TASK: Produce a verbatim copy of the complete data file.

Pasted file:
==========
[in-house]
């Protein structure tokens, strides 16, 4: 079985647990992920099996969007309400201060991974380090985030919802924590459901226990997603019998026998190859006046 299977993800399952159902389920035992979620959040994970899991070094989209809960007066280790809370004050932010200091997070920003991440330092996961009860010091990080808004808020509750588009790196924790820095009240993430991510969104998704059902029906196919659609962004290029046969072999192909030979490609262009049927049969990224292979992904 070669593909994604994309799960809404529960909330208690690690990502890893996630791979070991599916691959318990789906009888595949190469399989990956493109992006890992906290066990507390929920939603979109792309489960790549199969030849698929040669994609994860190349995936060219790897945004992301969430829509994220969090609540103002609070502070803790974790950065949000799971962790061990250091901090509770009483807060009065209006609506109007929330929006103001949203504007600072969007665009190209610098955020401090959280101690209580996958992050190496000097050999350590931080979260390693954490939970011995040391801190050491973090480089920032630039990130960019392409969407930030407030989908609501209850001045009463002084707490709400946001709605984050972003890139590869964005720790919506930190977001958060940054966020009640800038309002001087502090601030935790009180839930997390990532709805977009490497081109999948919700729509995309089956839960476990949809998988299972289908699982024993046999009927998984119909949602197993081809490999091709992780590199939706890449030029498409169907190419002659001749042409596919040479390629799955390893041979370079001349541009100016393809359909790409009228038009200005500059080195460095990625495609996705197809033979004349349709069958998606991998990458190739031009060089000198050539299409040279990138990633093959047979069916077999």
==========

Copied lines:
[in-house]
């Protein structure tokens, strides 16, 4: 079985647990992920099996969007309400201060991974380090985030919802924590459901226990997603019998026998190859006046 299977993800399952159902389920035992979620959040994970899991070094989209809960007066280790809370004050932010200091997070920003991440330092996961009860010091990080808004808020509750588009790196924790820095009240993430991510969104998704059902029906196919659609962004290029046969072999192909030979490609262009049927049969990224292979992904 070669593909994604994309799960809404529960909330208690690690990502890893996630791979070991599916691959318990789906009888595949190469399989990956493109992006890992906290066990507390929920939603979109792309489960790549199969030849698929040669994609994860190349995936060219790897945004992301969430829509994220969090609540103002609070502070803790974790950065949000799971962790061990250091901090509770009483807060009065209006609506109007929330929006103001949203504007600072969007665009190209610098955020401090959280101690209580996958992050190496000097050999350590931080979260390693954490939970011995040391801190050491973090480089920032630039990130960019392409969407930030407030989908609501209850001045009463002084707490709400946001709605984050972003890139590869964005720790919506930190977001958060940054966020009640800038309002001087502090601030935790009180839930997390990532709805977009490497081109999948919700729509995309089956839960476990949809998988299972289908699982024993046999009927998984119909949602197993081809490999091709992780590199939706890449030029498409169907190419002659001749042409596919040479390629799955390893041979370079001349541009100016393809359909790409009228038009200005500059080195460095990625495609996705197809033979004349349709069958998606991998990458190739031009060089000198050539299409040279990138990633093959047979069916077999």